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UBC Theses and Dissertations

Control of the lympho-myeloid potential of murine hematopoietic stem cells Lemieux, Madeleine Estelle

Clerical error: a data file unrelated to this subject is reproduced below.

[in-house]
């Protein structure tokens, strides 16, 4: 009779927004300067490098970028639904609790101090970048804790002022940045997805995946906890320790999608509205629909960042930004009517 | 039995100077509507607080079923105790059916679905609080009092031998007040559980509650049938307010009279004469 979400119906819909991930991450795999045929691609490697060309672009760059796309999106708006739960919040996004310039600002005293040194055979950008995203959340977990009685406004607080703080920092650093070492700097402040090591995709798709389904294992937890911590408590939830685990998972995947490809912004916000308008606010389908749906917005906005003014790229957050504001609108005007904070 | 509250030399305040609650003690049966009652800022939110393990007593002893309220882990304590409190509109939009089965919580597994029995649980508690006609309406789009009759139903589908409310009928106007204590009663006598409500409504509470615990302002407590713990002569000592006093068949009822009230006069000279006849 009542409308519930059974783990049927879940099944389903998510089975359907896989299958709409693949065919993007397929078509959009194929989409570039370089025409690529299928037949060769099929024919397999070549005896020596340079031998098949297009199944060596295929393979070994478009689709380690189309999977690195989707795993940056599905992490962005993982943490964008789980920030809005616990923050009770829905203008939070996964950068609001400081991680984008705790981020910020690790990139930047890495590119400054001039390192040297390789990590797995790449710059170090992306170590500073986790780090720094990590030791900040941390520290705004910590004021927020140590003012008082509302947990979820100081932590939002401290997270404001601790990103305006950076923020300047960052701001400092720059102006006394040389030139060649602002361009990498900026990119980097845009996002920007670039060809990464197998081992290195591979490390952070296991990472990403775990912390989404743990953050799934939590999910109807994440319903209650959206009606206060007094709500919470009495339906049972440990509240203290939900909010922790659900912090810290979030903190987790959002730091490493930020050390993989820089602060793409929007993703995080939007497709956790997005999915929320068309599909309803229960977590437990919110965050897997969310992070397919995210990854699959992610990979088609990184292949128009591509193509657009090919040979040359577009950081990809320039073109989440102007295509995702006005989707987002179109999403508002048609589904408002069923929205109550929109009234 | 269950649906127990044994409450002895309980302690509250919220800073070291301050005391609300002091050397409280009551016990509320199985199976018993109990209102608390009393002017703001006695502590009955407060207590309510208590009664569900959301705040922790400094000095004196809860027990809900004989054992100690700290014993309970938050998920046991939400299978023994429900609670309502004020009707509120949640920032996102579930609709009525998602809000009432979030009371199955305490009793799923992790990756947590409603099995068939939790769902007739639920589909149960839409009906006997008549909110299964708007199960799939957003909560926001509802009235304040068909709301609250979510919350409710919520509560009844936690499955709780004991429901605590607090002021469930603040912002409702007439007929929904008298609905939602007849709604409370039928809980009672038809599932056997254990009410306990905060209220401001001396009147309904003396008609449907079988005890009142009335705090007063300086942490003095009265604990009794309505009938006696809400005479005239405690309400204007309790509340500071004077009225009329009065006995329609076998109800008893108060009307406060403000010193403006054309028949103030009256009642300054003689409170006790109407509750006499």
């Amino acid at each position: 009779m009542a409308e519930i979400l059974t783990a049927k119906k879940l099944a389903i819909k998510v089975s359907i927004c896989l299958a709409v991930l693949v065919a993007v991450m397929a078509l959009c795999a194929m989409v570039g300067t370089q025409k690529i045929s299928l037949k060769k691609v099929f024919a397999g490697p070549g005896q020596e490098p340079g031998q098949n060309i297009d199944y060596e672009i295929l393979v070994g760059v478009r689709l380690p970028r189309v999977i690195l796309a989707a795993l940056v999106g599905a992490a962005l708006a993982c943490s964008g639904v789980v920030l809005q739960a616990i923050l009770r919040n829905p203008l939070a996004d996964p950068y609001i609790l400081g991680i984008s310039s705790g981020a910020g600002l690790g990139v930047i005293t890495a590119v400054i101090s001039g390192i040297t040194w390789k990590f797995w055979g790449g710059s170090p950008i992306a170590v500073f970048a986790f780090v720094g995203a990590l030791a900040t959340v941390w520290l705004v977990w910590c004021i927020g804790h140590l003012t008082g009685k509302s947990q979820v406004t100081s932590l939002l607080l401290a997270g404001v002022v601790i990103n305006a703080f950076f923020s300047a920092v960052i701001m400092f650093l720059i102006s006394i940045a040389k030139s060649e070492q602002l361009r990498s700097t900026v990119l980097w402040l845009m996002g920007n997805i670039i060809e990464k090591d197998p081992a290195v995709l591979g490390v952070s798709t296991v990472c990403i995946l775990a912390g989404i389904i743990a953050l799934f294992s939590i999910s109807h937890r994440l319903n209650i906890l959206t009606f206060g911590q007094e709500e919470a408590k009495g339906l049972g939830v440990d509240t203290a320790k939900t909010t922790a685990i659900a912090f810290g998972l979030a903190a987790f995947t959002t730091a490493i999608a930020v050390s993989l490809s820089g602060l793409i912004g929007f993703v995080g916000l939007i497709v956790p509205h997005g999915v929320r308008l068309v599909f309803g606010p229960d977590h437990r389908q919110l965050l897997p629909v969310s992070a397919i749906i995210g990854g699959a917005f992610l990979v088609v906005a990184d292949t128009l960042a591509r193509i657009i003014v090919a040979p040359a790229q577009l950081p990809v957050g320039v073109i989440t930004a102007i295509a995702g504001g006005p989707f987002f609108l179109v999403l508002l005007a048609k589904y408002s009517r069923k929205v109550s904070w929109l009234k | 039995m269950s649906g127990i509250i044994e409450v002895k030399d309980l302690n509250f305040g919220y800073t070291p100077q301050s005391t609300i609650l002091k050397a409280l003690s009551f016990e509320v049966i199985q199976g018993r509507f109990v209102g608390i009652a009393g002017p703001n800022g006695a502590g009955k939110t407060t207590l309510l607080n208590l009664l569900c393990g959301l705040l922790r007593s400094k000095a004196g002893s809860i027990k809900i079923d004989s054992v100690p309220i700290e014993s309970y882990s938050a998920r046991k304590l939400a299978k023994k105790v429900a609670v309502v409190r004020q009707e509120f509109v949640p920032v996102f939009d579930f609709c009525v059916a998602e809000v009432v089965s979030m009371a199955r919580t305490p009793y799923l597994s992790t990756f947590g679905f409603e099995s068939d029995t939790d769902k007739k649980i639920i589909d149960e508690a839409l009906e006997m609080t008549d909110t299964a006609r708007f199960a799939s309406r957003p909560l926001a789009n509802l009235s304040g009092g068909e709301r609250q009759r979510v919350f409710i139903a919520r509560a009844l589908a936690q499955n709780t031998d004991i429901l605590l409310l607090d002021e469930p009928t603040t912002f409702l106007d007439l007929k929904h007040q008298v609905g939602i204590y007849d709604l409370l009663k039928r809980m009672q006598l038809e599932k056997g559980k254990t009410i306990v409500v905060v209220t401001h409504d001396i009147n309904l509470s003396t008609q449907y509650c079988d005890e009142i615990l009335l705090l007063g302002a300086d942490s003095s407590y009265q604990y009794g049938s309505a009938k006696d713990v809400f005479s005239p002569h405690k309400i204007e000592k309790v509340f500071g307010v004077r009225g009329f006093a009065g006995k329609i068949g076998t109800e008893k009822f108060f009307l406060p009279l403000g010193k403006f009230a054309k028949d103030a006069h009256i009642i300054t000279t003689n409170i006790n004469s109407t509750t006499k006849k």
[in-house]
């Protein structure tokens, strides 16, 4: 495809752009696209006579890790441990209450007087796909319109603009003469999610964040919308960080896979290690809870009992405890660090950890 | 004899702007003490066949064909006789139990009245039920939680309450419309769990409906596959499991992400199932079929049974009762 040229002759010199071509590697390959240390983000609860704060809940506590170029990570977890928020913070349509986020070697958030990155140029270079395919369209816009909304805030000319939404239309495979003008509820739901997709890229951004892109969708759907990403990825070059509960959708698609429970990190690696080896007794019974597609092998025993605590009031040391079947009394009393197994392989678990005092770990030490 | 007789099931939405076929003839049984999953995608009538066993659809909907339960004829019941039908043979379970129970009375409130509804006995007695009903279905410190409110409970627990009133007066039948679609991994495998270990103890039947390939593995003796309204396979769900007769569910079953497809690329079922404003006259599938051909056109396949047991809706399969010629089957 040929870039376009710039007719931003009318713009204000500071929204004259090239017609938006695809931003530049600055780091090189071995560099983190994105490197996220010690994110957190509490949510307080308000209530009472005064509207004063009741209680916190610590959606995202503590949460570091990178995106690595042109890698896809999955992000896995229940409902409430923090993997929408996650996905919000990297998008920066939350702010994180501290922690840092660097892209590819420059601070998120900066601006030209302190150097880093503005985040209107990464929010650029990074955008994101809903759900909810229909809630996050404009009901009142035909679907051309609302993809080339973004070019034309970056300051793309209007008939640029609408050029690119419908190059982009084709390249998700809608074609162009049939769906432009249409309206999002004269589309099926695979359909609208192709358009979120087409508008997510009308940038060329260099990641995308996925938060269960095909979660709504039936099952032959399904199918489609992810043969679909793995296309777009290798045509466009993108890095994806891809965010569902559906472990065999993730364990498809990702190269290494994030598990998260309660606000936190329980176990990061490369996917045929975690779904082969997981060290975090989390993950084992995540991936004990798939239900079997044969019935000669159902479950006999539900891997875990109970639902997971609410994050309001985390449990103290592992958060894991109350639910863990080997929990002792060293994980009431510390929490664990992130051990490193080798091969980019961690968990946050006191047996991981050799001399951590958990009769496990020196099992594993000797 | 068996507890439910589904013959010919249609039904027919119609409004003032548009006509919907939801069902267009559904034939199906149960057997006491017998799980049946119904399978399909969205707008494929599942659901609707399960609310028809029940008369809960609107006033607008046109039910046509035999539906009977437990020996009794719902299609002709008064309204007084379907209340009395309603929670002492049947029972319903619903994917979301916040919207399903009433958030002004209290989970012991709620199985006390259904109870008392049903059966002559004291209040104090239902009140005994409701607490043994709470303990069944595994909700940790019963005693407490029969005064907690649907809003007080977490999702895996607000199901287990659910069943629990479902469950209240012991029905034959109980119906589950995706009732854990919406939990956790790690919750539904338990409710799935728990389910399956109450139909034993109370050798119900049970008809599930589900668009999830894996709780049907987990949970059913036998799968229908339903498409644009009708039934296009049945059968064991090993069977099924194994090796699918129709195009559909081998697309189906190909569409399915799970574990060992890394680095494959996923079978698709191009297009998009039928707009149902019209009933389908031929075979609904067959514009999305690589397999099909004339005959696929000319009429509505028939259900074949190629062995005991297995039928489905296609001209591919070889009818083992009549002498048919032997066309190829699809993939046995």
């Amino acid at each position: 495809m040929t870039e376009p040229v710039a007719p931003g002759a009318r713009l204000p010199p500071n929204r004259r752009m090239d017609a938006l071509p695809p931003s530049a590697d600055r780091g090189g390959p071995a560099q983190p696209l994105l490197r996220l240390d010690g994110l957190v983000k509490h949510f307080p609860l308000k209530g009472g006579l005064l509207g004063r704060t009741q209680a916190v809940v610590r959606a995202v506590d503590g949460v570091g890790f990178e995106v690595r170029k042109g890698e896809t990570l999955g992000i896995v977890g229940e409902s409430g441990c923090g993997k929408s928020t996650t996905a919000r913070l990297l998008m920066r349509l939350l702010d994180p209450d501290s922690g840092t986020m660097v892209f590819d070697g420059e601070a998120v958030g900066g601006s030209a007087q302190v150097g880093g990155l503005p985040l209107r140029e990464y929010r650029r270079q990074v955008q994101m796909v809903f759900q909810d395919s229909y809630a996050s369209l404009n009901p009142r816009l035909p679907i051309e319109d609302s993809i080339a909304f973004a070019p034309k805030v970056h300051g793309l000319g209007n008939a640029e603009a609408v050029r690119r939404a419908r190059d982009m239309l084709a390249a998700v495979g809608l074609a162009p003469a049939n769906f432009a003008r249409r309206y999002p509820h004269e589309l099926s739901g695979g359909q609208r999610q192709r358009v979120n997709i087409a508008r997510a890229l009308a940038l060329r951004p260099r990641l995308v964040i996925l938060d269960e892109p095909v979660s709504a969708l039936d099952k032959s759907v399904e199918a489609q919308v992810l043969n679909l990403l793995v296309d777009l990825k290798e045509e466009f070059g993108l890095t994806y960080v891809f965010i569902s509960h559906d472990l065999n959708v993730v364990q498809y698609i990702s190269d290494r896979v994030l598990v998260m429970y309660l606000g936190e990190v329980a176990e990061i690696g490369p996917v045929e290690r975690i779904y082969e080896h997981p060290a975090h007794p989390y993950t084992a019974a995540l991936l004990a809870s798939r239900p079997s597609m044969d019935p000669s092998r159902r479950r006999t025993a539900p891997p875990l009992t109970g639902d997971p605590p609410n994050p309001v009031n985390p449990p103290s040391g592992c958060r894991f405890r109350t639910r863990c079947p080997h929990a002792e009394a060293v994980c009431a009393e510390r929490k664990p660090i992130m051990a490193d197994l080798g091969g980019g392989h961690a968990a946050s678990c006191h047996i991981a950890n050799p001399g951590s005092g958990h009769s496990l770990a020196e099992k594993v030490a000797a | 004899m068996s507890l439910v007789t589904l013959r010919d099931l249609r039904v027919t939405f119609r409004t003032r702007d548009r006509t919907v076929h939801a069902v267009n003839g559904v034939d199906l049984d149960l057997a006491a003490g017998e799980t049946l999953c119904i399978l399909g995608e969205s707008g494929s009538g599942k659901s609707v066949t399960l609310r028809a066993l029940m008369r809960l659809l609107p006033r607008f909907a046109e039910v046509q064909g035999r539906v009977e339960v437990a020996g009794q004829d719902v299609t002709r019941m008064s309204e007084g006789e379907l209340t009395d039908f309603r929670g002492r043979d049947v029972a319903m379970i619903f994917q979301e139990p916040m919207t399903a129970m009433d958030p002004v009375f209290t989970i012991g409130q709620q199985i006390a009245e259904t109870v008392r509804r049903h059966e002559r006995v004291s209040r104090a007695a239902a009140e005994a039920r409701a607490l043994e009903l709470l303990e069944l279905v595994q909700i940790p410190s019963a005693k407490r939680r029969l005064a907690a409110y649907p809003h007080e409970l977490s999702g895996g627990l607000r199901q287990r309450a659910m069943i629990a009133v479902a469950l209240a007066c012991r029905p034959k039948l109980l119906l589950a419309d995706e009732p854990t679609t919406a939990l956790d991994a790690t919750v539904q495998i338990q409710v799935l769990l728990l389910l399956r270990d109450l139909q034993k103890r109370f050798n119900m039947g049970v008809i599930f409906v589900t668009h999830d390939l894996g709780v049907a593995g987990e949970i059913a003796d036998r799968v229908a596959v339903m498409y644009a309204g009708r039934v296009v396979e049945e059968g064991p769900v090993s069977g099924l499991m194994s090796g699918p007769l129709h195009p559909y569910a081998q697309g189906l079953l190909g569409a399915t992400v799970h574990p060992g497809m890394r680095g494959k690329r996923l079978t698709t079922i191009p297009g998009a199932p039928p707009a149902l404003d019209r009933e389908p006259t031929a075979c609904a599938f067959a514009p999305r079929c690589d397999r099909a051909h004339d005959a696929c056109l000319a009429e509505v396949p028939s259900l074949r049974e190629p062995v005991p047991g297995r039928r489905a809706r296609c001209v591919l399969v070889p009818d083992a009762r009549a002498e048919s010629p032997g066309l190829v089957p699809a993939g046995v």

Little is known about the mechanisms that regulate the maintenance and expression of the self-renewal and differentiation properties of hematopoietic stem cells (HSC) in vivo or in vitro. Murine HSC can be detected and quantitated by in vivo assays and there is evidence to suggest that many, if not all, HSC can be detected in vitro by their ability to sustain the longterm production of colony-forming cells in culture. However, at the time this thesis was initiated, reproducible and specific assays for the in vitro detection and manipulation of lympho-myeloid progenitors had not been developed. I have devised such an assay which relies on the joint expression of lymphoid and myeloid differentiative potentials in the same culture. My studies have shown that the cells detected by this assay, termed LTC-IC[sub ML], are closely related to totipotent cells with long-term competitive in vivo repopulating potential (CRU) by their similar resistance to killing by 5-fluorouracil and their >500-fold co-enrichment in a -0.03% subpopulation of adult marrow cells. The myeloid LTC-IC and LTC-IC[sub ML] assays were used to determine whether the maintenance of long-term in vitro lympho-myeloid differentiation potential correlates with the persistence of in vivo multilineage reconstitution ability. We found that LTC-IC and LTC-IC[sub ML] are both better maintained in culture than CRU, suggesting that the ability to generate clonogenic progenitors in vitro for ≥4 weeks and the ability to competitively reconstitute all lineages in myeloablated recipients can be differently regulated. As a first step towards analyzing the mechanism(s) utilized by the stromal feeder layer in stimulating LTC-IC[sub ML] in vitro, its replacement with two stromal cell-derived growth factors, interleukin (IL)-11 and the Flt3 ligand (FL) were investigated. A subpopulation of fetal liver cells highly enriched for CRU was used as a starting material since both IL-11 and FL had previously been reported to act on primitive fetal liver-derived hematopoietic cells. The results of these experiments show that both IL-11 and FL support the development and maturation of early B lineage cells but that their activities in this regard are not identical.

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